"What if?" represents the questions audiences, parents and young adults, will need to ask. And then try and answer after observing the characters of Crash, especially the young adult males, Crash, Mike and Penn. Who does need to be role models for these teenagers and what effect does technology play in their lives? What does society expect from their young men? When we are allowed do something, anything that could affect someone negatively, even if merely teasing, how far does someone go? In this production Macdonald Kerr relates there is ultimately forgiveness and redemption for Crash, and she adds, "there are costs, costs for Crash to make good choices. Because from his Penn's point of view, Crash appears to his friend as someone, "Internally a decent guy when externally you're a jerk.'"

Crash opens at First Stage on Friday, March 28 with the company's directorial debut of MacDonald Kerr and features an acclaimed cast in an effort to examine life in the 21st century where "bullying" is all too common. The play provides Milwaukee audiences with a unique opportunity to search for solutions to this increasingly harmful behavior, which can lead to what counselors now call "bullycide," a lethal result to extreme bullying. Y York sums these opportunities as an artist, and provides a framework for audience's approaching all theater when she says, "I can only write from a place of searching, writing [and watching] to discover what I didn't know when I started."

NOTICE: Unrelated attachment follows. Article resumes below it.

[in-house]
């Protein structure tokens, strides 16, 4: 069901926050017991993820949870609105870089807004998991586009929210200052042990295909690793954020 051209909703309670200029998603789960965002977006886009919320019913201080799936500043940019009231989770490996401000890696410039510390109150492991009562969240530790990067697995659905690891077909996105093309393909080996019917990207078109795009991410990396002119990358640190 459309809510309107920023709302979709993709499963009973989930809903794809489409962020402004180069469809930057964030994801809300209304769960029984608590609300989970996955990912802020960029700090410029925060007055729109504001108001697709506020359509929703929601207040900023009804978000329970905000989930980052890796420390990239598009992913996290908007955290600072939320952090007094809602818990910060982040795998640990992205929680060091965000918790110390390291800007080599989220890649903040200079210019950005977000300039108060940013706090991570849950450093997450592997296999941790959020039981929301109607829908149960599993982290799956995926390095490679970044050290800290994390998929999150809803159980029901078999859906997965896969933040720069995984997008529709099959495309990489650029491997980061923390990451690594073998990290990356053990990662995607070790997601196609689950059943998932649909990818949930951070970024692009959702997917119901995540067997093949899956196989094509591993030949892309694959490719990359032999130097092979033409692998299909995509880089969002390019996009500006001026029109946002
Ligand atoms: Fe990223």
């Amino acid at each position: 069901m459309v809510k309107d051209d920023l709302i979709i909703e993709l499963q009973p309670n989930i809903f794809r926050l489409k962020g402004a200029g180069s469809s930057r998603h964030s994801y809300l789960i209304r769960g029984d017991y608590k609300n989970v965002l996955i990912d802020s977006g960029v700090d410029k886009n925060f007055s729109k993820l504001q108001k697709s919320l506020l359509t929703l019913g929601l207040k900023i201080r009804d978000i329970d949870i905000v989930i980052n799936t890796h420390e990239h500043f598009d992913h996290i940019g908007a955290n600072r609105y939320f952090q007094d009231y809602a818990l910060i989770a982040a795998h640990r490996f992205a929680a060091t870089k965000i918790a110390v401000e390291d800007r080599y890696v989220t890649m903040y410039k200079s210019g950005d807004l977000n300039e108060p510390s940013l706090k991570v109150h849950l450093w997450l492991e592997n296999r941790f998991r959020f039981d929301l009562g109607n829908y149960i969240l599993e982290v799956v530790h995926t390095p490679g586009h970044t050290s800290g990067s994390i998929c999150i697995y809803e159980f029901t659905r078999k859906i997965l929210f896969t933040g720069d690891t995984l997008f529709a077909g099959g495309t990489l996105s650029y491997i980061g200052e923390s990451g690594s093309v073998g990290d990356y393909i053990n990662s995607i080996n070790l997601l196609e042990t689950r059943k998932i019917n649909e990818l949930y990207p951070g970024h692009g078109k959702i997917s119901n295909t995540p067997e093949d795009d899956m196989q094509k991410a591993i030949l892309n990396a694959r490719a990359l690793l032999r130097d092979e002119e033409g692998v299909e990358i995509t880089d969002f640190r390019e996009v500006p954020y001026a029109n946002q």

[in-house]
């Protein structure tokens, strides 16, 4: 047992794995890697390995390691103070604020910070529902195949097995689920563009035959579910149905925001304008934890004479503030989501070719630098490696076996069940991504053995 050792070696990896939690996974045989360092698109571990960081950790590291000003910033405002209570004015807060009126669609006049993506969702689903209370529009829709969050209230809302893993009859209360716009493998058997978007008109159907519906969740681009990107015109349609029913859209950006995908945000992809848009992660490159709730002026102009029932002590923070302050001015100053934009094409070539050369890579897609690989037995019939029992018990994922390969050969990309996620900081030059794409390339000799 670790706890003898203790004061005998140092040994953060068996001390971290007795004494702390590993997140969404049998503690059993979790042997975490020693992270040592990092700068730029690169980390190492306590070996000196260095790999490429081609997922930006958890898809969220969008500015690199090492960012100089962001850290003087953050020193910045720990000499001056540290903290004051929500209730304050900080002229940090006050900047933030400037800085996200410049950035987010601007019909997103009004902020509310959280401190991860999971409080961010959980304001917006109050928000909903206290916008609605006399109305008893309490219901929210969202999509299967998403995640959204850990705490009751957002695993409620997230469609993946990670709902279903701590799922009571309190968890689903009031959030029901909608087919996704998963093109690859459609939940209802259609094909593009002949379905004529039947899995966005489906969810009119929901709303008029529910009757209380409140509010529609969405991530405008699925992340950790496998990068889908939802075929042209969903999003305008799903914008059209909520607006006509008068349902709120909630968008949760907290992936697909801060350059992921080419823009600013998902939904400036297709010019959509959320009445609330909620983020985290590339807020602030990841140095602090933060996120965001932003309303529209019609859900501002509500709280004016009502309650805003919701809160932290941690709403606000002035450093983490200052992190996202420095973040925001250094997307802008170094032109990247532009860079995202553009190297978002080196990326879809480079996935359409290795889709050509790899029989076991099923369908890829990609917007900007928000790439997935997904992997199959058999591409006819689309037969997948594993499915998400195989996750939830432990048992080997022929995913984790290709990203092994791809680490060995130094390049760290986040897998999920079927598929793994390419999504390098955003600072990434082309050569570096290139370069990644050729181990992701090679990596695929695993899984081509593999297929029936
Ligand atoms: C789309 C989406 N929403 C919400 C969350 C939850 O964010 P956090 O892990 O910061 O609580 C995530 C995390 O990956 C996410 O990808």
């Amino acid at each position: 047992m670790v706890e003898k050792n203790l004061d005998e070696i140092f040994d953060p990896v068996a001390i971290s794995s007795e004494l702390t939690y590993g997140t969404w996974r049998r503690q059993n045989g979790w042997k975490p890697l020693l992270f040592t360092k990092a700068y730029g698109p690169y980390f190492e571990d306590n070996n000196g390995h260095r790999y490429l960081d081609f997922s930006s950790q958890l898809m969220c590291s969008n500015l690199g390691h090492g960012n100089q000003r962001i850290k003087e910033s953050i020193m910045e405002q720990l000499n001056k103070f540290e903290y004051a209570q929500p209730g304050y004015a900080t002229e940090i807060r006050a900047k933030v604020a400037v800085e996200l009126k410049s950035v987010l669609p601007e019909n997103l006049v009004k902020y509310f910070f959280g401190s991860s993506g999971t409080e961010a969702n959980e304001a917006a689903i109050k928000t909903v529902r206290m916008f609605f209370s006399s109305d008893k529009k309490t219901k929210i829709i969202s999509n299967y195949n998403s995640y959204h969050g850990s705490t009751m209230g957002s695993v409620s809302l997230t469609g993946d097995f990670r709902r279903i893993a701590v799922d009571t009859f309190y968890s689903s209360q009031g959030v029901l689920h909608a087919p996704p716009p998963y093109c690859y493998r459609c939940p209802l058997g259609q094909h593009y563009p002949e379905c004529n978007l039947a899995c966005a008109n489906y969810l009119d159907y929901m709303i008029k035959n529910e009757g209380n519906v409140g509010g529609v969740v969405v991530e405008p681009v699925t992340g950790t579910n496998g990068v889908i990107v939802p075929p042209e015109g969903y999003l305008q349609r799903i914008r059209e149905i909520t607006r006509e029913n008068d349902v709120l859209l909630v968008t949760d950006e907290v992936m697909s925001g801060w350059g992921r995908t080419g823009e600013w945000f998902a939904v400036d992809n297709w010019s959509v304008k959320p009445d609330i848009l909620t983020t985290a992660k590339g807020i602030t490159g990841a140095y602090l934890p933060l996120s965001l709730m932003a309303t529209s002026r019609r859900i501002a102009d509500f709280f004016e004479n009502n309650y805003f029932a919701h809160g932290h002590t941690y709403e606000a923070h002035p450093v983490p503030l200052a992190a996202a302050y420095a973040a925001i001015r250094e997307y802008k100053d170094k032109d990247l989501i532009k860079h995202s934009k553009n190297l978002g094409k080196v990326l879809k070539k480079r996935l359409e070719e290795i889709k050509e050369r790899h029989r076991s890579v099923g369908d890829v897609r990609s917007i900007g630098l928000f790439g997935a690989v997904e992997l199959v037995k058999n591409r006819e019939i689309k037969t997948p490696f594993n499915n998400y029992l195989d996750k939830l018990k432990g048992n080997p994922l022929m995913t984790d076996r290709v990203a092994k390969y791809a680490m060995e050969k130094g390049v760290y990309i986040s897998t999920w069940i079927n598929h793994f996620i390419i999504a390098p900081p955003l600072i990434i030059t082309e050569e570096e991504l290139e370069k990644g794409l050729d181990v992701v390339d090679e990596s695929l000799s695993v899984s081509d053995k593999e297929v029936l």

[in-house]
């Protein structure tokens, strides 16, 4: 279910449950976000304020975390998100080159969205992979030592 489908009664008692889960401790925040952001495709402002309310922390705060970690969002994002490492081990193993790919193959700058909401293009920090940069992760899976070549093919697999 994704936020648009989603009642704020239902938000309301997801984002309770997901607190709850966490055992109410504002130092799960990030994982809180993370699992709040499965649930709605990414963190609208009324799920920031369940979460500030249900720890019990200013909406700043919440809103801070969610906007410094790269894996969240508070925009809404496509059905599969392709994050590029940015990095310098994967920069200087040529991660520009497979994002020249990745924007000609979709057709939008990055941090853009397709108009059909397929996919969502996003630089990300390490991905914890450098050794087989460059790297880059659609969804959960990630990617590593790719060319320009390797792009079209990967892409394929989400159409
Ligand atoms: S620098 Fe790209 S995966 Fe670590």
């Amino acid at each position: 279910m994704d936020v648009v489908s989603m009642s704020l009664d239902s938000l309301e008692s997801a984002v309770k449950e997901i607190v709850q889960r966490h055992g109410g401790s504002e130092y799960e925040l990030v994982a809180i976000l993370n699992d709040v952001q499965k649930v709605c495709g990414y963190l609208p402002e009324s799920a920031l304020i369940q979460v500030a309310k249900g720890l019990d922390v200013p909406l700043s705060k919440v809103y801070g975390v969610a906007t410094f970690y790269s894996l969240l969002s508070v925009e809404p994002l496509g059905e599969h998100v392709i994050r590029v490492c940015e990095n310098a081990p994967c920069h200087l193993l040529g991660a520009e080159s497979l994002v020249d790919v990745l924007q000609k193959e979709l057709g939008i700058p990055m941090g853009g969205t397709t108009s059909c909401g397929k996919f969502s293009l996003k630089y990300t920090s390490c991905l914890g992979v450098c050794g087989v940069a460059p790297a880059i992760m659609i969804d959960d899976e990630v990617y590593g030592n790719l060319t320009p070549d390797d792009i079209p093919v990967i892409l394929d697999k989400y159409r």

First Stage presents Y York's adaptation of the Jerry Spinelli novel Crash in the Todd Wehr Theater at the Marcus Center for the Performing Arts through April 13th, which is recommended for ages 8 and over. For further information, programming, or tickets, call 414.267.2961 or visit www.firststage.org.

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Peggy Sue Dunigan Peggy Sue Dunigan earned a BA in Fine Art, a MA in English and then finished with a Masters of Fine Art in Creative Fiction from Pine Manor College, Massachusetts. Currently she independently writes for multiple publications on the culinary, performance and visual arts or works on her own writing projects while also teaching college English and Research Writing in Milwaukee, Wisconsin. Her other creative energy emerges by baking cakes and provincial sweets from vintage recipes so when in the kitchen, at her desk, either drawing or writing, or enjoying evenings at any and all theaters, she strives to provide satisfying memories for the body and soul.